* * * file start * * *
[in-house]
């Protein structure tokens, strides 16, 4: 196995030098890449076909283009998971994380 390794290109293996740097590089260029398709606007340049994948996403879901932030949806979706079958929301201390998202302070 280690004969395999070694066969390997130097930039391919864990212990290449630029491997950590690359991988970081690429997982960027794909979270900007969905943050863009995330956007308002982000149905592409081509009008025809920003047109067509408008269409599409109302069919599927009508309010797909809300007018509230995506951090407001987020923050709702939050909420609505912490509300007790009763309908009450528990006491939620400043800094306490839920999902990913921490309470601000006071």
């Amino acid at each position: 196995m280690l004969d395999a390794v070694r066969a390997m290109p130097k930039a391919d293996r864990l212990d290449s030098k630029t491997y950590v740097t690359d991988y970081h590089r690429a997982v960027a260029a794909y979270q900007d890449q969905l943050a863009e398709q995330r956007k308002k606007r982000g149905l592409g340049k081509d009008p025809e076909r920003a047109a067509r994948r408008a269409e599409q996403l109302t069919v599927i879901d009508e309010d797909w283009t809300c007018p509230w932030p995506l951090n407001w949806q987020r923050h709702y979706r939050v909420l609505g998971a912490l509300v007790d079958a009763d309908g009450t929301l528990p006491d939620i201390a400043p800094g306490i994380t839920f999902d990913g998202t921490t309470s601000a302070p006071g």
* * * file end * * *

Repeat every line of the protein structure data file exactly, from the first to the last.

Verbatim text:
[in-house]
């Protein structure tokens, strides 16, 4: 196995030098890449076909283009998971994380 390794290109293996740097590089260029398709606007340049994948996403879901932030949806979706079958929301201390998202302070 280690004969395999070694066969390997130097930039391919864990212990290449630029491997950590690359991988970081690429997982960027794909979270900007969905943050863009995330956007308002982000149905592409081509009008025809920003047109067509408008269409599409109302069919599927009508309010797909809300007018509230995506951090407001987020923050709702939050909420609505912490509300007790009763309908009450528990006491939620400043800094306490839920999902990913921490309470601000006071």
């Amino acid at each position: 196995m280690l004969d395999a390794v070694r066969a390997m290109p130097k930039a391919d293996r864990l212990d290449s030098k630029t491997y950590v740097t690359d991988y970081h590089r690429a997982v960027a260029a794909y979270q900007d890449q969905l943050a863009e398709q995330r956007k308002k606007r982000g149905l592409g340049k081509d009008p025809e076909r920003a047109a067509r994948r408008a269409e599409q996403l109302t069919v599927i879901d009508e309010d797909w283009t809300c007018p509230w932030p995506l951090n407001w949806q987020r923050h709702y979706r939050v909420l609505g998971a912490l509300v007790d079958a009763d309908g009450t929301l528990p006491d939620i201390a400043p800094g306490i994380t839920f999902d990913g998202t921490t309470s601000a302070p006071g």